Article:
As the cold and flu season kicks into high gear, so too do concerns about getting sick, especially for diabetics, and those with a compromised immune system. Diabetics with flu or other communal infections (such as bacterial menengitis ) face an increased risk of severe infections and complications. Since I work at a public institution which educates tens of thousands of students, flu vaccines are mandatory. But as a diabetic for over 20 years, getting vaccinated is an easy choice no matter what. It's a no-brainer, for me anyway. Despite the fact that the influence diabetes has on the function of natural immunity has long been studied, different schools of thought exist when it comes to vaccinations. It's best to talk to your doctor or health practitioner about what course of action may be right for you. Personally, every endo and doctor I've ever had (and I've had mostly excellent ones!) has been pro-vaccination for me, in large part because of my Type 1 diabetes.
Leading health org...
For months the question has been whether we could gear up production of vaccine for the H1N1 flu virus -- formerly swine flu -- fast enough. Now that the first doses have reached some distribution centers this week, we have the answer to that question. This answer leads to the next question that we all have to face. Should we get the vaccine? The Centers for Disease Control and Prevention, or CDC, says that people "at increased risk of severe illness" most need the H1N1 vaccine. One of these groups includes people with diabetes. This makes sense. Those of us who have diabetes can get very sick and may even have to go to a hospital. Our impaired immune system makes us more vulnerable to getting a bad case of the flu. Just getting sick can raise our blood glucose level. Then, it can stop us from eating right, and that further affects our blood glucose. In addition, most people who have diabetes are overweight. And weight itself can be part of the problem. People who have a body ma...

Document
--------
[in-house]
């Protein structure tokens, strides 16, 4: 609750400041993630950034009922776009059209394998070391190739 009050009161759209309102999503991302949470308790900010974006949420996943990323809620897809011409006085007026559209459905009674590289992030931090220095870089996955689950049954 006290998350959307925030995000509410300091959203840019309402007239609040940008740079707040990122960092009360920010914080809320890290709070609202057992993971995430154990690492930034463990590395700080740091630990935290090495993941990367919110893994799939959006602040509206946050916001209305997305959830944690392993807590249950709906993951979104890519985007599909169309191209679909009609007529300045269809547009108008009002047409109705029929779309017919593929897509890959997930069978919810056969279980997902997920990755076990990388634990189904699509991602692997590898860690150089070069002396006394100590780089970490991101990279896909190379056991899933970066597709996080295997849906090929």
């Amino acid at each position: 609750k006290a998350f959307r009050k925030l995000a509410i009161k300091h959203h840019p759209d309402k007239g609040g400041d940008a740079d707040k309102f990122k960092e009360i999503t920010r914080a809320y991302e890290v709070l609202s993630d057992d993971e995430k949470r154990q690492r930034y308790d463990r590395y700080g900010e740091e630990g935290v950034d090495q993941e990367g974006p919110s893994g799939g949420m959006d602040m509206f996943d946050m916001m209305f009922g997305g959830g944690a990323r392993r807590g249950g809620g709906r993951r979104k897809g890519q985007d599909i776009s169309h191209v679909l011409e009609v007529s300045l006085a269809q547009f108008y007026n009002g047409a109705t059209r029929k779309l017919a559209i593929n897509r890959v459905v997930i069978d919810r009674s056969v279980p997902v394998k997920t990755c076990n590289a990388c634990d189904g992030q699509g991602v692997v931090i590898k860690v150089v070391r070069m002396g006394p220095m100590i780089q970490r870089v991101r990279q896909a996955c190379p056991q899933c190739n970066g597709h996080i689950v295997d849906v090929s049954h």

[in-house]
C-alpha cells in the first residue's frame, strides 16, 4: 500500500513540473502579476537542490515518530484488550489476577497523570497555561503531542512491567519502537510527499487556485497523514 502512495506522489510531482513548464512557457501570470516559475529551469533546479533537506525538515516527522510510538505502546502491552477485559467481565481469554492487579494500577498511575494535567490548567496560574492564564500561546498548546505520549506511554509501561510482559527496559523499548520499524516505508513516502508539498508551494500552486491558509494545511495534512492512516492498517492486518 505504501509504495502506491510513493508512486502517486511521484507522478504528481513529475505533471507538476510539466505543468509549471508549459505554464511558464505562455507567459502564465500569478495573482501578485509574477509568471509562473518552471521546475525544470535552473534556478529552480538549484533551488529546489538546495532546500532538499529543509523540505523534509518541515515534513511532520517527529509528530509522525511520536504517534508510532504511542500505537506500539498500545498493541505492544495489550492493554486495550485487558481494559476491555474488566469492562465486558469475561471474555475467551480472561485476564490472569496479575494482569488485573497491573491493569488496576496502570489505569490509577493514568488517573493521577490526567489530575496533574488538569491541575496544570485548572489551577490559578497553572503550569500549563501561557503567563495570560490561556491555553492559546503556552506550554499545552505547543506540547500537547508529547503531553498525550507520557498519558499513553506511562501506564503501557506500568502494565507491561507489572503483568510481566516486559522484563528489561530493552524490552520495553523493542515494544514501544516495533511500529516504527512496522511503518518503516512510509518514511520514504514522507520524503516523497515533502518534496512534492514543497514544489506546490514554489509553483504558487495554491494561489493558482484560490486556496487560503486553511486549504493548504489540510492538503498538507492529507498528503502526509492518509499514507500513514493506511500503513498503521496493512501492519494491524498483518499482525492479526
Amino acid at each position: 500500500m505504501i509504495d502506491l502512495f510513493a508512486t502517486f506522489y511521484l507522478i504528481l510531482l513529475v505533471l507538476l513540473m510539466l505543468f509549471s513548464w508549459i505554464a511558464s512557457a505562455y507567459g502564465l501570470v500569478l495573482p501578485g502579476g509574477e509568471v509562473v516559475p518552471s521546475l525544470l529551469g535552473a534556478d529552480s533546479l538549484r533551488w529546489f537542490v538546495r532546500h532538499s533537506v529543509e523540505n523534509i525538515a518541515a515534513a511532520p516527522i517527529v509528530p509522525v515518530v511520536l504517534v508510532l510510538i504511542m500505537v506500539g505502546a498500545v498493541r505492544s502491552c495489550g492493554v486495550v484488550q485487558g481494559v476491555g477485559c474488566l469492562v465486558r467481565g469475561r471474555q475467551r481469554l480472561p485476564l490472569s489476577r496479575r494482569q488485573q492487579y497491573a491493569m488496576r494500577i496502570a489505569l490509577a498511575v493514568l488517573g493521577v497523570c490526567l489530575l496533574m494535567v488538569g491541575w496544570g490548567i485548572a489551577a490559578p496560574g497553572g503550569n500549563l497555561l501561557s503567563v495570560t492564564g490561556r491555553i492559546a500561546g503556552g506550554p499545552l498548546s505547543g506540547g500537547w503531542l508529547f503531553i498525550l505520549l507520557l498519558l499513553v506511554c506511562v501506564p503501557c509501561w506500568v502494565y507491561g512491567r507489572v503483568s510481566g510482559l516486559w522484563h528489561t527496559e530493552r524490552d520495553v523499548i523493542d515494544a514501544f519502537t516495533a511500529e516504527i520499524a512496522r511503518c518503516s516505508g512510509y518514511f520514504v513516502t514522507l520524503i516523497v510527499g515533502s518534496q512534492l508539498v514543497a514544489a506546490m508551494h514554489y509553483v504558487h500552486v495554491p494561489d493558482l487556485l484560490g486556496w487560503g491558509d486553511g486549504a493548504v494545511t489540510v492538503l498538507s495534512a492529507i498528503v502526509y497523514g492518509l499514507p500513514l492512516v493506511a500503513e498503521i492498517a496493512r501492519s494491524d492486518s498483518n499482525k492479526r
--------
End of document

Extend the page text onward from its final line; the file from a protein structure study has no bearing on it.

Flu and exercise; Colds and exercise
Can exercise help you avoid colds and flus?
Exercise helps the disease-fighting white blood cells in the body move from the organs into the bloodstream.
Overall, you can improve your immune system by eating a proper diet, getting enough rest, reducing stress, and exercising regularly. This will decrease your chances of getting a cold or the flu.
Even if studies find that exercise doesn't prevent colds or the flu, exercise is good for overall health.
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